As part of Consumer Energy Alliance’s (CEA) Solar Energy Future campaign, the organization yesterday released a new report, “Incentivizing Solar Energy: An In-Depth Analysis of U.S. Solar Incentives,” that provides a comprehensive quantification of solar incentives available for U.S. energy consumers. The report analyzes the cost for a typical solar facility in 15 states and details the federal, state, and local incentives available for rooftop solar photovoltaic (PV). No previous analysis has ever quantified this data.
Among the report’s key findings:
Existing Incentives For Residential Solar PV Are Significant
Third Party-Owned Solar PV Facilities Receive Significant Incentives
Existing Incentives May Change the Economics of Future Investments in Solar
The NEM Incentive Shifts Costs onto Less Affluent Customers
Incentives For Residential Solar PV Vary Widely Among The States
The report also found that government incentives, combined with utility offered incentives, have reduced residential customers’ net costs of installing rooftop solar systems to record-low levels. These reductions are now so significant that, in many states, total incentives are greater than a solar system’s total costs. In light of these dramatic cost reductions, many states are re-examining the scope and methods surrounding their incentive programs and are now considering programs that rely more on a competitive marketplace to provide the economically optimal levels of rooftop solar adoption.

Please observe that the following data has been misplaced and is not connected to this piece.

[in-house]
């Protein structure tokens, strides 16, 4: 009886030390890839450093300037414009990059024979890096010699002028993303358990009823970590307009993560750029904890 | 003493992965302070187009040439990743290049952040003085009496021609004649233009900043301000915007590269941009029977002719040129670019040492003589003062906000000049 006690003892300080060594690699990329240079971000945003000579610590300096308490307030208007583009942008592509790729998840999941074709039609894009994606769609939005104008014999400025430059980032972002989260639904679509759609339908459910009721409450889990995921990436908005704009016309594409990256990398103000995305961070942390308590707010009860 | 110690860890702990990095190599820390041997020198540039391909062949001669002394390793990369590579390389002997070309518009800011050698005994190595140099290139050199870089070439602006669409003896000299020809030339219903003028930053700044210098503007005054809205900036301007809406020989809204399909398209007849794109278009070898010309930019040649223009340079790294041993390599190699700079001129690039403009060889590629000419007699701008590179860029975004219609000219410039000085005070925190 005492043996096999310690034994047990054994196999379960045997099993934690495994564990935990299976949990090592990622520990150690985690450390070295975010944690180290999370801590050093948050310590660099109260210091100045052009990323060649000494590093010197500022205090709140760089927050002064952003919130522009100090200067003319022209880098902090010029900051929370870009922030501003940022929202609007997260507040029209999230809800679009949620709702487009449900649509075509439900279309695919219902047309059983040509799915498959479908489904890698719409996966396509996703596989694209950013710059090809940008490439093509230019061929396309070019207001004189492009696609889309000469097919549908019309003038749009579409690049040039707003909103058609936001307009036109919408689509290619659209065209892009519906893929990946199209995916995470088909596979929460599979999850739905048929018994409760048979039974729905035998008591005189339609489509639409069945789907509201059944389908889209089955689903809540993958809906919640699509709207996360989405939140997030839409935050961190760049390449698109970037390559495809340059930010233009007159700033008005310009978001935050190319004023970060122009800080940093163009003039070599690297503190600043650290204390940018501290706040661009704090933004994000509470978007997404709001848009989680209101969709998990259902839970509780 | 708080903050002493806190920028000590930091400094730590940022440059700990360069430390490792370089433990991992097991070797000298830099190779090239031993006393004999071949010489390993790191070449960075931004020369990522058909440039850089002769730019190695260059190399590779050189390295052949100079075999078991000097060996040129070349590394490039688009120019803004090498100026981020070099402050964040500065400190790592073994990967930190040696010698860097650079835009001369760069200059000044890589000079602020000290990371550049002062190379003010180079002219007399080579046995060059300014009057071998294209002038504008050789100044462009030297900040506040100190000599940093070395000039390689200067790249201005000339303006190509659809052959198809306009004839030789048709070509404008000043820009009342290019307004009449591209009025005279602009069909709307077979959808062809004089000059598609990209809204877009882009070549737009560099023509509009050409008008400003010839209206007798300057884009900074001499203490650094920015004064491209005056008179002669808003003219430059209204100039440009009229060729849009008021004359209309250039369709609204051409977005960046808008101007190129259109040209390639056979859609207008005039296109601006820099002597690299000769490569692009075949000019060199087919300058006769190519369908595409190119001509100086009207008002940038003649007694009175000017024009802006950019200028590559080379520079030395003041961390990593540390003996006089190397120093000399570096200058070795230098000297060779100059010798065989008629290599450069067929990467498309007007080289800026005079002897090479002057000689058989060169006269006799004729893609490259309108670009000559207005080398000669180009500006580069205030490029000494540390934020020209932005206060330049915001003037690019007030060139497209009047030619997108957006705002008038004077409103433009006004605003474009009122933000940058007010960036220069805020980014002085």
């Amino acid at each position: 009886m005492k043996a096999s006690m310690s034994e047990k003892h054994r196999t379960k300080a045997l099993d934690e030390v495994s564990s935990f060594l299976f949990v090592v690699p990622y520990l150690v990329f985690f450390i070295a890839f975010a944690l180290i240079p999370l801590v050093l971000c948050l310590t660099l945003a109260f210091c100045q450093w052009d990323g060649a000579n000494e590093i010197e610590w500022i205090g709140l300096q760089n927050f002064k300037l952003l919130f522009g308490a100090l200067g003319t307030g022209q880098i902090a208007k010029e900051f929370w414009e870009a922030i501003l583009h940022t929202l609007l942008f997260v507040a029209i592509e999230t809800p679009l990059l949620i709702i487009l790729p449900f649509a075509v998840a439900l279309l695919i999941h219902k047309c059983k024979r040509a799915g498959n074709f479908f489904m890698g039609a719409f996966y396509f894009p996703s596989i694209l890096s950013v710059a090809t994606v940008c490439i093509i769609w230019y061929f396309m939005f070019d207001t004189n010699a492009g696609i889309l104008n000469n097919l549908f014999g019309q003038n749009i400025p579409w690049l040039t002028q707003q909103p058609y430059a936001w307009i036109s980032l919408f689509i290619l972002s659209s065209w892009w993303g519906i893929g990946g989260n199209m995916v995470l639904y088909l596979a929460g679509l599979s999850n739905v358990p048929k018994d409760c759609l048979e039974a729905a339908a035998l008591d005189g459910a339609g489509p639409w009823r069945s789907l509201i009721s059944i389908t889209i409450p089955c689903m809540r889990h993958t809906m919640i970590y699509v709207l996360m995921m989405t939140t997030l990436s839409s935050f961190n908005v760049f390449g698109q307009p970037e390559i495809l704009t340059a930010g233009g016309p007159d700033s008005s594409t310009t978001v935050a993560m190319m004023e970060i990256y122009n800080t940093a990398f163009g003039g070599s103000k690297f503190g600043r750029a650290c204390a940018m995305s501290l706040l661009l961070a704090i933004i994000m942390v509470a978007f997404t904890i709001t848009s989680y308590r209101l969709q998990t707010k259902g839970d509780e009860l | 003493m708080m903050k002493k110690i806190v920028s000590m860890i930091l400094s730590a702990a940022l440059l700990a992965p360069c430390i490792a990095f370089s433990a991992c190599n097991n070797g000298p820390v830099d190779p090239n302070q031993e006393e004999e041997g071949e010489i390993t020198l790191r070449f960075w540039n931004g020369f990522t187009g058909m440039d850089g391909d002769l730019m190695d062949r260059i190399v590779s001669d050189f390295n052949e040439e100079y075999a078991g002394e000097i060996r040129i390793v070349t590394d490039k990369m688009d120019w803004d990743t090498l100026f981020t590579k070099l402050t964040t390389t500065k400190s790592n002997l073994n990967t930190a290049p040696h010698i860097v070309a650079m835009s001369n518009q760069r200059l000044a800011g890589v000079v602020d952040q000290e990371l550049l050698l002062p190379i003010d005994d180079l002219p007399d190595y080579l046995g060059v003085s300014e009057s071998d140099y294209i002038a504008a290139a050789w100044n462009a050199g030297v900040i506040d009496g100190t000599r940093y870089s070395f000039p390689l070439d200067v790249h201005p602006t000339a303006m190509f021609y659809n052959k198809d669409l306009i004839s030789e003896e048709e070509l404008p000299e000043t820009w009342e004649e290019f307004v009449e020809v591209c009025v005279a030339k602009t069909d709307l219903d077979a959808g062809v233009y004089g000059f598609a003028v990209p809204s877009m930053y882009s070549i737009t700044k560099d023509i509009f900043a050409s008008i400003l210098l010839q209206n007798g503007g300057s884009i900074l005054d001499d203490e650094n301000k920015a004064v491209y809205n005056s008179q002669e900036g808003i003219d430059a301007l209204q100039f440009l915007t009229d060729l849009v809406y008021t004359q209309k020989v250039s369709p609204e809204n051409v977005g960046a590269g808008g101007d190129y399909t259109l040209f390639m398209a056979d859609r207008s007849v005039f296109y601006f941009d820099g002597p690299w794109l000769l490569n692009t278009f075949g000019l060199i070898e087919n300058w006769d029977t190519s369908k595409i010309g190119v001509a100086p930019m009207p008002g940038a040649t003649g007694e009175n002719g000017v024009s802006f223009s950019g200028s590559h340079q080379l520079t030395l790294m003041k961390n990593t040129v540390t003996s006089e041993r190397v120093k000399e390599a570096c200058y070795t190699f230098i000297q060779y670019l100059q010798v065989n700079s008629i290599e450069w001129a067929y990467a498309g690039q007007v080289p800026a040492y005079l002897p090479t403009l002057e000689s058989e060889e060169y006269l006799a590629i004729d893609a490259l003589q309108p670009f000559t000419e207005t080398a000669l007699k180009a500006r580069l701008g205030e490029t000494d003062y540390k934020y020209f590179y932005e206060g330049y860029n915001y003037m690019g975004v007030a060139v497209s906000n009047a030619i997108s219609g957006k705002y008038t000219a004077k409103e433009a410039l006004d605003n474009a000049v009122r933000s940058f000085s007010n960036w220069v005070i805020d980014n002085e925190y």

“As the technology continues to advance, solar energy is becoming an even more incredibly powerful and cost-competitive technology that has the potential to change the face of American energy both today and in the future,” said Michael Whatley, Executive Vice President of CEA. “Solar brings with it tremendous benefits for all consumers. Solar’s deployment has been truly remarkable as growth rates have exceeded 40% a year for the past five years.”
Whatley added: “As solar energy continues to progress as a larger slice of America’s all-of-the-above energy pie, we hope that CEA’s new report will help yield pro-solar, pro-grid and pro-consumer policies to ensure the proliferation of solar technology, the continued efficiency of a robust electric grid, and increased access to clean, renewable, affordable, and reliable energy sources for all American consumers.”
The report analyzed the incentives for solar in a cross section of states including Arizona, California, Connecticut, Florida, Georgia, Illinois, Louisiana, Maine, Massachusetts, Michigan, Minnesota, Nevada, New Hampshire, New Jersey, and North Carolina. This report relies on public data and a relatively analytical, conservative approach to quantify the most common incentives for solar energy. To review the full results of this analysis and a copy of the report, please visit solarenergyfuture.org.